Promote Understanding through World Autism Awareness Day

Embrace the opportunity to promote understanding of this often misdiagnosed condition as we celebrate World Autism Awareness Day on April 2nd.

By David Moadel

World Autism Awareness Day will be celebrated on Tuesday, April 2, 2013. This event was declared by the United Nations to be an annual event beginning in 2007. Some people might not know much about autism or its impact. However, a bit of fact-finding will reveal that autism is a serious developmental disorder with far-reaching effects.

An Issue We Must Not Ignore

According to the Centers for Disease Control and Prevention, autism is a category of spectrum disorder. This means that it affects different people in different ways and to different degrees. Currently, there is no known cure for this disorder. The behavioral and/or communication challenges can be significant for individuals with autism. Social interactions that seem fundamental to many people might be extremely challenging for these individuals. Additionally, minor changes in routine can be highly disruptive for the autistic person.

The Centers for Disease Control and Prevention estimates that 1 out of 88 children is identified as being on the autism spectrum. In fact, there are probably more children who have autism, but have been either misdiagnosed or not diagnosed at all. Autism affects whole families because everyone in the family must make major changes in their lifestyle in order to accommodate the autistic individual.

Facing Up to the Challenges

World Autism Day has been established to raise awareness and facilitate the battle against the disease of autism. Furthermore, this yearly event is intended to erase the social stigma attached to autism. Autistic individuals have often had to suffer from the lack of understanding associated with autism. Hopefully one day soon, no autistic child will ever be misdiagnosed by adults or bullied by children again. This vision, along with an emphasis on continuous research to try to identify a cure, is what World Autism Day is all about.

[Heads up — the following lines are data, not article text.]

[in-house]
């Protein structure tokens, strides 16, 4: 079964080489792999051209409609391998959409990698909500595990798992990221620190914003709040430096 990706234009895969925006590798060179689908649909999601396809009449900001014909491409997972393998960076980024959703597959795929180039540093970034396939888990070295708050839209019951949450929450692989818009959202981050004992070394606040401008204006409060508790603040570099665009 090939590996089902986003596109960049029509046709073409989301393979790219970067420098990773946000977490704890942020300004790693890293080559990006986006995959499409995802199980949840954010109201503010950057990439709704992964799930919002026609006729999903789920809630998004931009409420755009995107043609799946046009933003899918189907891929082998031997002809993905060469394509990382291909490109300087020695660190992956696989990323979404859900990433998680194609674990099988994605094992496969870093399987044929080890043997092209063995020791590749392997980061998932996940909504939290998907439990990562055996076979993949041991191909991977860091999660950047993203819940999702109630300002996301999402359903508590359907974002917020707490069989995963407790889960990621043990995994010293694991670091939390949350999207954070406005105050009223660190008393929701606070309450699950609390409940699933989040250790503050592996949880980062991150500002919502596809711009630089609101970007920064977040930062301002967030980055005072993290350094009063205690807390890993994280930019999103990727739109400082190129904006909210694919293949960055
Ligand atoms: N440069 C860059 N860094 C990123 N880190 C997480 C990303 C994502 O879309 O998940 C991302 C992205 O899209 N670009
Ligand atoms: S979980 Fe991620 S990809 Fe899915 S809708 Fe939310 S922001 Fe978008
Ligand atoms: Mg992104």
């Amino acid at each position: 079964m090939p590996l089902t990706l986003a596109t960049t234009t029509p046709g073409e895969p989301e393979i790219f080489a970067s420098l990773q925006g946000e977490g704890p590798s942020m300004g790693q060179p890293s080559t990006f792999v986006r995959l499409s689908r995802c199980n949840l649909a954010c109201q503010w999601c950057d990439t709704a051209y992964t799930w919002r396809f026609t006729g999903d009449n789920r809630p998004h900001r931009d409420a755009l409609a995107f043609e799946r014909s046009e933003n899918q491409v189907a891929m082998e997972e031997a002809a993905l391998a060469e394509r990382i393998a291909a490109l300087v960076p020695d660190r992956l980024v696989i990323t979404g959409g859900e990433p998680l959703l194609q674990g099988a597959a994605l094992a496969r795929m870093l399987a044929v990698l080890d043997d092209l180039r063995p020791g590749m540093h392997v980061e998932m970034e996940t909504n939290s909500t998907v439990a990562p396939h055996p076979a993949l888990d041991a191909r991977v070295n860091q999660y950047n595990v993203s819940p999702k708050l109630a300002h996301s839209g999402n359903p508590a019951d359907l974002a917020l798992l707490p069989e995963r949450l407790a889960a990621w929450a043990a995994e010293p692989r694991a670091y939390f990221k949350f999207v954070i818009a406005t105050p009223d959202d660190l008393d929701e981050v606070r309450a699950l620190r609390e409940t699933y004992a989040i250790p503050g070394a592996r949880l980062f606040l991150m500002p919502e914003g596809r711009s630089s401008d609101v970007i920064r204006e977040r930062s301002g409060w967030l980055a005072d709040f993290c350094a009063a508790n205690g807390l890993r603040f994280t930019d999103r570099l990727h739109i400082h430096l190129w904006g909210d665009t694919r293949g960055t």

In addition, it is essential that we take up the cause on a year-round basis.  While it is true that World Autism Day only lasts for 24 hours, the challenges faced by autistic individuals and their families and caretakers is ongoing.  It can be a struggle for an autistic child just to get through a school day, or for the family to meet the unique needs of an individual with autism.  Consider the fact that for the person with autism and his or her immediate family, there is no break or "time out" from autism; it is always present and must always be dealt with.  Given the financial and emotional costs of caring for these individuals, it is imperative that we take action to support the cause and find a cure for this disease.

You Can Make a Difference

Finding a cure for autism is not just the job of researchers or the government; we all must play our part in the battle against this affliction. One way to contribute is by donating a portion of your time, effort, and money to the cause. If you choose to donate, please make sure that you are giving to a reputable organization, such as The Autism Society, Autism Speaks, or the Southwest Autism Research & Resource Center.  Fortunately, it is now possible to use the Internet to conduct research on charitable organizations.  Thoroughly researching any organization before making a contribution—especially a financial one—is highly recommended.

Another way to help out is to lobby public officials and legislators to take action in the fight against autism. Most of all, we can all look inward and examine our attitudes toward individuals with autism; people just like everybody else and deserve to be treated with respect and understanding. If we continue to work toward a cure for this disease, then we can give our autistic friends hope—the greatest gift of all.

Autism Lesson Plans:

Social Skills for Autism

Children with autism can learn the appropriate way to say "hello" with this lesson plan. This might sound like a simple thing to do, but social interaction can be a challenge for autistic individuals. Greeting people appropriately is an essential skill that will be taught and assessed in this Social Skills for Autism lesson plan.

Autism and the Brain

This lesson plan from the Centers for Disease Control and Prevention can be used to introduce the concept of autism to middle and high school science classes. Learners will have the opportunity to explore how brain function relates to autism, and will identify new ideas for autism research.

What's Really True? Discovering the Fact and Fiction of Autism

Pupils will get to conduct their own research on autism in this lesson plan. After investigating a number of websites, learners will evaluate and discuss the research from each source.